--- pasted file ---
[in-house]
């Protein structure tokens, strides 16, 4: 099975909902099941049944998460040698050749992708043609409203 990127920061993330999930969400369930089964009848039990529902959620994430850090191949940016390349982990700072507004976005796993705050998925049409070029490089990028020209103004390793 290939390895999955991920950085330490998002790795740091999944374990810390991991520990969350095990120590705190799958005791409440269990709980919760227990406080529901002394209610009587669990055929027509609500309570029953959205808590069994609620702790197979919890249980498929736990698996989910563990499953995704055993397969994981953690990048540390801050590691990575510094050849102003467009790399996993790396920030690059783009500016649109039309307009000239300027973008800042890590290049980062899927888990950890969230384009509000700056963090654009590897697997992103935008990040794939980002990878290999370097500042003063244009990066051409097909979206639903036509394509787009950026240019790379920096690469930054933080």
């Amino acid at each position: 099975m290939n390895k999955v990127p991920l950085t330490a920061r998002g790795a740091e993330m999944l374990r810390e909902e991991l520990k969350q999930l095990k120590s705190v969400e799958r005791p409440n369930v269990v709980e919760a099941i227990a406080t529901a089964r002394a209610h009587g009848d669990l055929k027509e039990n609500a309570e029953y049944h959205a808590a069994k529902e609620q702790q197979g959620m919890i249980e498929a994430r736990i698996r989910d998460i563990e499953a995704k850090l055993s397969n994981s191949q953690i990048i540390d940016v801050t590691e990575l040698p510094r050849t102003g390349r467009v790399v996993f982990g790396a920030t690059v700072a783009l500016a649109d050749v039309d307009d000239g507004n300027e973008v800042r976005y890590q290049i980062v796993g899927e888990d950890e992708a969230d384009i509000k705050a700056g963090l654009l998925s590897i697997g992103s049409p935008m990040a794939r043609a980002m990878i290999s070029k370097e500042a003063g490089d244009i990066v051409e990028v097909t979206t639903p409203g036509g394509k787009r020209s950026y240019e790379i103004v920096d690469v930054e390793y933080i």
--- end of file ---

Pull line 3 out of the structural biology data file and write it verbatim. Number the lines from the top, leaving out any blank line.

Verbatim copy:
């Amino acid at each position: 099975m290939n390895k999955v990127p991920l950085t330490a920061r998002g790795a740091e993330m999944l374990r810390e909902e991991l520990k969350q999930l095990k120590s705190v969400e799958r005791p409440n369930v269990v709980e919760a099941i227990a406080t529901a089964r002394a209610h009587g009848d669990l055929k027509e039990n609500a309570e029953y049944h959205a808590a069994k529902e609620q702790q197979g959620m919890i249980e498929a994430r736990i698996r989910d998460i563990e499953a995704k850090l055993s397969n994981s191949q953690i990048i540390d940016v801050t590691e990575l040698p510094r050849t102003g390349r467009v790399v996993f982990g790396a920030t690059v700072a783009l500016a649109d050749v039309d307009d000239g507004n300027e973008v800042r976005y890590q290049i980062v796993g899927e888990d950890e992708a969230d384009i509000k705050a700056g963090l654009l998925s590897i697997g992103s049409p935008m990040a794939r043609a980002m990878i290999s070029k370097e500042a003063g490089d244009i990066v051409e990028v097909t979206t639903p409203g036509g394509k787009r020209s950026y240019e790379i103004v920096d690469v930054e390793y933080i």